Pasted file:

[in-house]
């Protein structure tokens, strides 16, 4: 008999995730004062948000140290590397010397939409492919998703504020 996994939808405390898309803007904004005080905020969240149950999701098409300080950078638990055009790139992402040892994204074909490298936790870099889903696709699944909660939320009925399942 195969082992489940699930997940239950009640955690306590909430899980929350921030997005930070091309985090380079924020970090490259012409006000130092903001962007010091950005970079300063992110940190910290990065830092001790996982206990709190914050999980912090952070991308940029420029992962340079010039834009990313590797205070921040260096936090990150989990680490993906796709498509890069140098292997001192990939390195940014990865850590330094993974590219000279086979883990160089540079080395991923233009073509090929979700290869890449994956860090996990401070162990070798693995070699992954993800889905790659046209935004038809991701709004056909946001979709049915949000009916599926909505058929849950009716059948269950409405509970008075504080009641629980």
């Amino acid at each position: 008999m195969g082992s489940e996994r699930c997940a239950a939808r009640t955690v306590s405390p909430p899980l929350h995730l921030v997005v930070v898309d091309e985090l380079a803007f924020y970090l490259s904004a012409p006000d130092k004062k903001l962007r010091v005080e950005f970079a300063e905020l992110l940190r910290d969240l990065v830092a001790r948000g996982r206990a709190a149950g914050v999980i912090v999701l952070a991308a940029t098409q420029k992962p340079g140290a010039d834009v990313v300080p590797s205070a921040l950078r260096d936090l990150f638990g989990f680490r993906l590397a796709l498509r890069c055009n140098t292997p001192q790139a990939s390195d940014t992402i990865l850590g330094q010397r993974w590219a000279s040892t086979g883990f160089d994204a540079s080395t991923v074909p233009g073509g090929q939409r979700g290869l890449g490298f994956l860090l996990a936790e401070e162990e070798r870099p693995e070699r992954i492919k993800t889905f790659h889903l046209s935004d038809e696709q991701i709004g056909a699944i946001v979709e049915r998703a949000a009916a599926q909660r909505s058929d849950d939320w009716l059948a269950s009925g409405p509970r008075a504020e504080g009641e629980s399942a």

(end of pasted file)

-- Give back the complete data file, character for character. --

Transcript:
[in-house]
């Protein structure tokens, strides 16, 4: 008999995730004062948000140290590397010397939409492919998703504020 996994939808405390898309803007904004005080905020969240149950999701098409300080950078638990055009790139992402040892994204074909490298936790870099889903696709699944909660939320009925399942 195969082992489940699930997940239950009640955690306590909430899980929350921030997005930070091309985090380079924020970090490259012409006000130092903001962007010091950005970079300063992110940190910290990065830092001790996982206990709190914050999980912090952070991308940029420029992962340079010039834009990313590797205070921040260096936090990150989990680490993906796709498509890069140098292997001192990939390195940014990865850590330094993974590219000279086979883990160089540079080395991923233009073509090929979700290869890449994956860090996990401070162990070798693995070699992954993800889905790659046209935004038809991701709004056909946001979709049915949000009916599926909505058929849950009716059948269950409405509970008075504080009641629980």
């Amino acid at each position: 008999m195969g082992s489940e996994r699930c997940a239950a939808r009640t955690v306590s405390p909430p899980l929350h995730l921030v997005v930070v898309d091309e985090l380079a803007f924020y970090l490259s904004a012409p006000d130092k004062k903001l962007r010091v005080e950005f970079a300063e905020l992110l940190r910290d969240l990065v830092a001790r948000g996982r206990a709190a149950g914050v999980i912090v999701l952070a991308a940029t098409q420029k992962p340079g140290a010039d834009v990313v300080p590797s205070a921040l950078r260096d936090l990150f638990g989990f680490r993906l590397a796709l498509r890069c055009n140098t292997p001192q790139a990939s390195d940014t992402i990865l850590g330094q010397r993974w590219a000279s040892t086979g883990f160089d994204a540079s080395t991923v074909p233009g073509g090929q939409r979700g290869l890449g490298f994956l860090l996990a936790e401070e162990e070798r870099p693995e070699r992954i492919k993800t889905f790659h889903l046209s935004d038809e696709q991701i709004g056909a699944i946001v979709e049915r998703a949000a009916a599926q909660r909505s058929d849950d939320w009716l059948a269950s009925g409405p509970r008075a504020e504080g009641e629980s399942a």